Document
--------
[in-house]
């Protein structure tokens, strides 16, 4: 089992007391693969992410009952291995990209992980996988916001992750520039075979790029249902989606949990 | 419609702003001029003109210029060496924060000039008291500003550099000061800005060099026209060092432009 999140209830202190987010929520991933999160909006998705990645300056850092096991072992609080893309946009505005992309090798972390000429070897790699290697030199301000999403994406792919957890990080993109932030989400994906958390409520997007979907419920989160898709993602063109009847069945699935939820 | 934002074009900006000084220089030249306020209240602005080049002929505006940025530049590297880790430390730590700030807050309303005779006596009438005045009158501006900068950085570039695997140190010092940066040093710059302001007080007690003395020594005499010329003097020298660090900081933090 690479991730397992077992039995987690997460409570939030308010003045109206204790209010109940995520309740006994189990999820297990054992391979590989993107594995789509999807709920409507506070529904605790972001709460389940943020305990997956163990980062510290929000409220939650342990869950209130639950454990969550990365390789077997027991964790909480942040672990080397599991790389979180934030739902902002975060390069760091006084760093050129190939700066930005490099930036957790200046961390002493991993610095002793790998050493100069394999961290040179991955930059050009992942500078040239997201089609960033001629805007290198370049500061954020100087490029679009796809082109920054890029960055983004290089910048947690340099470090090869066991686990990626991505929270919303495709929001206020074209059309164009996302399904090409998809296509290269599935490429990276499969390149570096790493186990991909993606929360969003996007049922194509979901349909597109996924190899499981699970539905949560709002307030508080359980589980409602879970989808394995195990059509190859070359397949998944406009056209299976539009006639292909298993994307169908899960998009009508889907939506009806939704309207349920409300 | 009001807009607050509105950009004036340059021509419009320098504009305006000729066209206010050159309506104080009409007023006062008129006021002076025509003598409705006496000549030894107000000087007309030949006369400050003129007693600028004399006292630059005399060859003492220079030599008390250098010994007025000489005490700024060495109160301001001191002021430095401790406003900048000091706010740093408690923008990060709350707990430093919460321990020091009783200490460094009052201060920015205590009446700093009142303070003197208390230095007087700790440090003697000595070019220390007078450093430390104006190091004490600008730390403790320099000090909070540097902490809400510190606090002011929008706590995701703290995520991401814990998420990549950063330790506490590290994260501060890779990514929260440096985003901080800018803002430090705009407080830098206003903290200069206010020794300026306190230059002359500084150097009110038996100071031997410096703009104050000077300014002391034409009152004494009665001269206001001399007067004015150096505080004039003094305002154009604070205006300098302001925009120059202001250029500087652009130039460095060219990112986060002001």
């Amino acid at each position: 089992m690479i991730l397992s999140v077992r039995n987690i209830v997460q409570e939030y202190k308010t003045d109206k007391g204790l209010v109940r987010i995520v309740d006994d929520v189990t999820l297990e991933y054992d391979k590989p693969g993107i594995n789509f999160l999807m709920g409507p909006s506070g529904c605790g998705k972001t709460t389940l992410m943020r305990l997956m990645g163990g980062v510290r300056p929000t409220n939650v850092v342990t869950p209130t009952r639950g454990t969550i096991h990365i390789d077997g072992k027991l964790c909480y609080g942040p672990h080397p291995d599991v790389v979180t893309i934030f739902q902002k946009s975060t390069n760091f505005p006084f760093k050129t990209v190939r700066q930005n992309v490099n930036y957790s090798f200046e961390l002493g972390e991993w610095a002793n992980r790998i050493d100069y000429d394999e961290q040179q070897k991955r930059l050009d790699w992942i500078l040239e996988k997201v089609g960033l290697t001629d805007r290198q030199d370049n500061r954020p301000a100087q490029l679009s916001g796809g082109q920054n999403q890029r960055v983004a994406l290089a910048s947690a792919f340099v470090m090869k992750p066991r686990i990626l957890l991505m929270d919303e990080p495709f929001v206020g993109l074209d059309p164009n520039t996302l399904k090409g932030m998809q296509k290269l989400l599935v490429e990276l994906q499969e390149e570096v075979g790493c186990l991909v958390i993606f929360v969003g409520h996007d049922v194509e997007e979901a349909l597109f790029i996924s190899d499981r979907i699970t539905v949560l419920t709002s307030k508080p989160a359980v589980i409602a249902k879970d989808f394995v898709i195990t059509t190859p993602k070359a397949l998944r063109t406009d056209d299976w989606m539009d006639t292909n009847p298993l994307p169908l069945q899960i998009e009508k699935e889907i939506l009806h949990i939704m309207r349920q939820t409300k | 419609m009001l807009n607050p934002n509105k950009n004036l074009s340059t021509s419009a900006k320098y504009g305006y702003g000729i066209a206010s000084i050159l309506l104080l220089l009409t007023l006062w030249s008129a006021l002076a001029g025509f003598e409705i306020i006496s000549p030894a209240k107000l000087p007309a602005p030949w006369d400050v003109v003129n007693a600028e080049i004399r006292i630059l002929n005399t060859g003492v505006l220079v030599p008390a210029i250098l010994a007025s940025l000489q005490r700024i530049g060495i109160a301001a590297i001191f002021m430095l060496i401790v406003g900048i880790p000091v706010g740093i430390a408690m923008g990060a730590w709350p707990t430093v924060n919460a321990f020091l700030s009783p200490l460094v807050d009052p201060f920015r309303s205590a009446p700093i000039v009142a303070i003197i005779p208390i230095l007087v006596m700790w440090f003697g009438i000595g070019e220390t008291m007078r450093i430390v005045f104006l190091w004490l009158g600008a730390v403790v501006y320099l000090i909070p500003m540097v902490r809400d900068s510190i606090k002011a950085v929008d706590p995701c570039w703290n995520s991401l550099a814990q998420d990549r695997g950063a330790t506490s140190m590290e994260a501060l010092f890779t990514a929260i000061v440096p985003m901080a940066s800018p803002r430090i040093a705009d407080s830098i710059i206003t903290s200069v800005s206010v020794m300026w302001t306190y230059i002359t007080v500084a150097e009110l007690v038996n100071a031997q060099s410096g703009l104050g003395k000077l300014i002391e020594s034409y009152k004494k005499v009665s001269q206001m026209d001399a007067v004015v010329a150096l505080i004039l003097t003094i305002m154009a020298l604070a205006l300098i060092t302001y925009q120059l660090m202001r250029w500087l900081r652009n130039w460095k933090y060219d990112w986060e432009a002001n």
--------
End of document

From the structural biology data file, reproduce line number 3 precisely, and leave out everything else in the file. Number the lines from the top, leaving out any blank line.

């Amino acid at each position: 089992m690479i991730l397992s999140v077992r039995n987690i209830v997460q409570e939030y202190k308010t003045d109206k007391g204790l209010v109940r987010i995520v309740d006994d929520v189990t999820l297990e991933y054992d391979k590989p693969g993107i594995n789509f999160l999807m709920g409507p909006s506070g529904c605790g998705k972001t709460t389940l992410m943020r305990l997956m990645g163990g980062v510290r300056p929000t409220n939650v850092v342990t869950p209130t009952r639950g454990t969550i096991h990365i390789d077997g072992k027991l964790c909480y609080g942040p672990h080397p291995d599991v790389v979180t893309i934030f739902q902002k946009s975060t390069n760091f505005p006084f760093k050129t990209v190939r700066q930005n992309v490099n930036y957790s090798f200046e961390l002493g972390e991993w610095a002793n992980r790998i050493d100069y000429d394999e961290q040179q070897k991955r930059l050009d790699w992942i500078l040239e996988k997201v089609g960033l290697t001629d805007r290198q030199d370049n500061r954020p301000a100087q490029l679009s916001g796809g082109q920054n999403q890029r960055v983004a994406l290089a910048s947690a792919f340099v470090m090869k992750p066991r686990i990626l957890l991505m929270d919303e990080p495709f929001v206020g993109l074209d059309p164009n520039t996302l399904k090409g932030m998809q296509k290269l989400l599935v490429e990276l994906q499969e390149e570096v075979g790493c186990l991909v958390i993606f929360v969003g409520h996007d049922v194509e997007e979901a349909l597109f790029i996924s190899d499981r979907i699970t539905v949560l419920t709002s307030k508080p989160a359980v589980i409602a249902k879970d989808f394995v898709i195990t059509t190859p993602k070359a397949l998944r063109t406009d056209d299976w989606m539009d006639t292909n009847p298993l994307p169908l069945q899960i998009e009508k699935e889907i939506l009806h949990i939704m309207r349920q939820t409300k | 419609m009001l807009n607050p934002n509105k950009n004036l074009s340059t021509s419009a900006k320098y504009g305006y702003g000729i066209a206010s000084i050159l309506l104080l220089l009409t007023l006062w030249s008129a006021l002076a001029g025509f003598e409705i306020i006496s000549p030894a209240k107000l000087p007309a602005p030949w006369d400050v003109v003129n007693a600028e080049i004399r006292i630059l002929n005399t060859g003492v505006l220079v030599p008390a210029i250098l010994a007025s940025l000489q005490r700024i530049g060495i109160a301001a590297i001191f002021m430095l060496i401790v406003g900048i880790p000091v706010g740093i430390a408690m923008g990060a730590w709350p707990t430093v924060n919460a321990f020091l700030s009783p200490l460094v807050d009052p201060f920015r309303s205590a009446p700093i000039v009142a303070i003197i005779p208390i230095l007087v006596m700790w440090f003697g009438i000595g070019e220390t008291m007078r450093i430390v005045f104006l190091w004490l009158g600008a730390v403790v501006y320099l000090i909070p500003m540097v902490r809400d900068s510190i606090k002011a950085v929008d706590p995701c570039w703290n995520s991401l550099a814990q998420d990549r695997g950063a330790t506490s140190m590290e994260a501060l010092f890779t990514a929260i000061v440096p985003m901080a940066s800018p803002r430090i040093a705009d407080s830098i710059i206003t903290s200069v800005s206010v020794m300026w302001t306190y230059i002359t007080v500084a150097e009110l007690v038996n100071a031997q060099s410096g703009l104050g003395k000077l300014i002391e020594s034409y009152k004494k005499v009665s001269q206001m026209d001399a007067v004015v010329a150096l505080i004039l003097t003094i305002m154009a020298l604070a205006l300098i060092t302001y925009q120059l660090m202001r250029w500087l900081r652009n130039w460095k933090y060219d990112w986060e432009a002001n």